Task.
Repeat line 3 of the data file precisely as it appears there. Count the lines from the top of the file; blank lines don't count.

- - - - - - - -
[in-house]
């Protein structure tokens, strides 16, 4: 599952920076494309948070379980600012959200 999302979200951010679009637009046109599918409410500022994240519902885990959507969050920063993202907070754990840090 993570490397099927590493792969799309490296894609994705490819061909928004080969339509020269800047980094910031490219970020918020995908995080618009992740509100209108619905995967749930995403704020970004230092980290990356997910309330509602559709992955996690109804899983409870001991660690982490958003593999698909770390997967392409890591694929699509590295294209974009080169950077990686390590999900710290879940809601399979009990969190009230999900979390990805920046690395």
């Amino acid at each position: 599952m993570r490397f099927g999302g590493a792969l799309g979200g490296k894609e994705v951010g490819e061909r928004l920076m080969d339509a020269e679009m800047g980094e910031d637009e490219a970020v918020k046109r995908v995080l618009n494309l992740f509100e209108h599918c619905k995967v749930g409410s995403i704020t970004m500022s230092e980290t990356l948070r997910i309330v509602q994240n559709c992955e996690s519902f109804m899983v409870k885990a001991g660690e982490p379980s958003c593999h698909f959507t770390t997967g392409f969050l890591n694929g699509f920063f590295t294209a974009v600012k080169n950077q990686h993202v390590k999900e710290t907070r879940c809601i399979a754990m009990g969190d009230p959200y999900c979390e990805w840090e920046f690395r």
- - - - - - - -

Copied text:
């Amino acid at each position: 599952m993570r490397f099927g999302g590493a792969l799309g979200g490296k894609e994705v951010g490819e061909r928004l920076m080969d339509a020269e679009m800047g980094e910031d637009e490219a970020v918020k046109r995908v995080l618009n494309l992740f509100e209108h599918c619905k995967v749930g409410s995403i704020t970004m500022s230092e980290t990356l948070r997910i309330v509602q994240n559709c992955e996690s519902f109804m899983v409870k885990a001991g660690e982490p379980s958003c593999h698909f959507t770390t997967g392409f969050l890591n694929g699509f920063f590295t294209a974009v600012k080169n950077q990686h993202v390590k999900e710290t907070r879940c809601i399979a754990m009990g969190d009230p959200y999900c979390e990805w840090e920046f690395r």